Shooting Film

Minolta AL 35mm Camera

An odd thing happened once I had access to a Sony 7RIV and that was not wanting to go out and shoot with it. For longer than I can recall, I had wanted to upgrade my Nikon D700 but always ended up spending the money elsewhere.  A few months ago, I actually packaged up all of my Nikon gear and shipped it off, selling it.  It was a bittersweet moment for me since I have had all of that gear for about 20 years.  The D700 has been with me from coast to coast across the U.S. and even into Costa Rico.  It has endured just about all weather I could throw at it.  I was shocked that I would be emotional parting ways with it, but the truth of the matter is that I was.

Lately, I have had a renewed interest in shooting film.  In my home office, I look at four shelves while I work, all of which are loaded with a variety of cameras.  Most of the cameras I have, I have never even shot.  Some do not work, some I will find out soon enough.

Film Cameras

We took a short trip to the mountains for a break and I made it a point to leave all of the digital stuff at home.  I had a few frames left on the Holga and a roll of Lomochrome Purple that I wanted to shoot.  I also had a couple of shots left on the Polaroid.  I normally take a Canon A-1 with me to shoot 35mm, but this time I thought about trying something else.  I grabbed my wife’s old Nikon One Touch 100 and a Minolta AL. For both of the 35mm cameras, I grabbed a few rolls of the Kroger expired color print film I had on hand.

Holga 120 camera

With the One Touch camera, I did my best not to hang on to shots.  Typically, I am hesitant to shoot a lot with film once it is loaded because I am limited to the number of shots I have available.  With the point-and-shoot, I tried to fire away whenever I wanted to. My daughters went over to the local basketball court at their school to play so I snagged some shots of that, something I might not have done in the past.  I messed around a bit some different shots knowing full well that these photos might not come out at all.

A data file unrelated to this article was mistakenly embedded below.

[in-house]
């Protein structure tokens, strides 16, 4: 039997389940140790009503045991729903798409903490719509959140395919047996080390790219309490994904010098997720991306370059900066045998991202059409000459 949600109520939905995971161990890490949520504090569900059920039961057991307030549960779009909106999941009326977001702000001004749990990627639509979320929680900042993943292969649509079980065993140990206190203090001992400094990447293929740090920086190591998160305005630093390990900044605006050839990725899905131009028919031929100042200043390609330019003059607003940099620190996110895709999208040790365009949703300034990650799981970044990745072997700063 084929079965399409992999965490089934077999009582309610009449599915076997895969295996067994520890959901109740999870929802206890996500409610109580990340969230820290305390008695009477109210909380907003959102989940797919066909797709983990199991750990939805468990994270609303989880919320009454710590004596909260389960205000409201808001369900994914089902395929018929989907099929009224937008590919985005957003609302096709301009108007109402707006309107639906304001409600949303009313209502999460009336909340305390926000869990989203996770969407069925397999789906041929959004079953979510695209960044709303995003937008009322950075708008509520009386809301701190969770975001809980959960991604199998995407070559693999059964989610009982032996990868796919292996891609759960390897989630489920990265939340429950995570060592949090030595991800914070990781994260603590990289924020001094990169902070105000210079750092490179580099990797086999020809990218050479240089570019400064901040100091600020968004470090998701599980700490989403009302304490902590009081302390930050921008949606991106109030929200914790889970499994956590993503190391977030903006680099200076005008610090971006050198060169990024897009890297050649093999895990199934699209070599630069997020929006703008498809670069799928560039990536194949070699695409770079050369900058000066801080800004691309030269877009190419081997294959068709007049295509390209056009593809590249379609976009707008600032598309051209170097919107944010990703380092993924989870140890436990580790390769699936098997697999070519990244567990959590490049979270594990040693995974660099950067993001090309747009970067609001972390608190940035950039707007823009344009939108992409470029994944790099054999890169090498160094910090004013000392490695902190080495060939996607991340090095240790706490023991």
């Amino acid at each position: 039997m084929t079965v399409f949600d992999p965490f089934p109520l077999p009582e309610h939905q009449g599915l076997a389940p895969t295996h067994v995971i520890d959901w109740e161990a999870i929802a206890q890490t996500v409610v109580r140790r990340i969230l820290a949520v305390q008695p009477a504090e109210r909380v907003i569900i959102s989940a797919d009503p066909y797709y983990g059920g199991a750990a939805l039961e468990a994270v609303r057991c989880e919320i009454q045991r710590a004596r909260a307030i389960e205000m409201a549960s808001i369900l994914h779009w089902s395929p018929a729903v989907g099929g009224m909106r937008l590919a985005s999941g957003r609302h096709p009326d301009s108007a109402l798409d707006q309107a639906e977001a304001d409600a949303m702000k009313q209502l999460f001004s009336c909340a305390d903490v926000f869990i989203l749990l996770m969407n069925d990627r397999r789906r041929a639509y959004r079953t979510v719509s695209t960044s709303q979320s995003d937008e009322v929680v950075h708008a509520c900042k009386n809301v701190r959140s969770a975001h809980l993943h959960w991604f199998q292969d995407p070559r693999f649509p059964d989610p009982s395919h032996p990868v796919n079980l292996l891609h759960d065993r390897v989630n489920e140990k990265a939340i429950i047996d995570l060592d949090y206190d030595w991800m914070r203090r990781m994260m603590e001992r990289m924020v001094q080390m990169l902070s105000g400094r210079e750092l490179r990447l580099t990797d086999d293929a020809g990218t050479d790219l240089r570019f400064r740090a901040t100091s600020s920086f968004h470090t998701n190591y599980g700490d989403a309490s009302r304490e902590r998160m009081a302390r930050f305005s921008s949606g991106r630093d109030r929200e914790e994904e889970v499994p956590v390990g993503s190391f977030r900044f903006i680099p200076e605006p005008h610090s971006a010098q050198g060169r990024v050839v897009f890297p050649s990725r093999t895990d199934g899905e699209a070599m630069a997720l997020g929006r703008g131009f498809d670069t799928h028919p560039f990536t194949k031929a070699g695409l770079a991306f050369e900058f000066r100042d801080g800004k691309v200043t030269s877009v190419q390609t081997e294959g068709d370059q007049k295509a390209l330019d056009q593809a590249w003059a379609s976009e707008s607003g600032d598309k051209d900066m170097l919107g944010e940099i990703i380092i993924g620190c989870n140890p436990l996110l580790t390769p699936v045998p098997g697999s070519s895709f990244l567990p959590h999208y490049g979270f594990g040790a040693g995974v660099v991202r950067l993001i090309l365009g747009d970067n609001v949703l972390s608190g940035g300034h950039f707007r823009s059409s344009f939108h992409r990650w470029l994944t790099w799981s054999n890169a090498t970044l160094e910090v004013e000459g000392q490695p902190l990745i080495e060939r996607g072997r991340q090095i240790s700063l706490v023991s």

After the trip to the mountains and a short trip shooting yesterday afternoon, I finished off 2 rolls of 35mm and 2 rolls of 120.  My oldest had bought a disposable camera so all of this is getting tossed into a package and heading off to State Film Lab.

State Film Lab

Waiting on the film to be developed is the hardest part.  State Film is busy so these won’t come back right away, but that is part of the fun.  One nifty service State Film offers is a digital contact sheet.  For nerds like me, this means that my 120 film scans can now include the borders, so it is worth paying extra for.

Fingers crossed that all the film wasn’t ruined with my inability to use it properly. Also, I would love to start blogging a little more about shooting, editing, etc.  No idea how that will work out, given my busy schedule, but I am going to give it a shot anyway.

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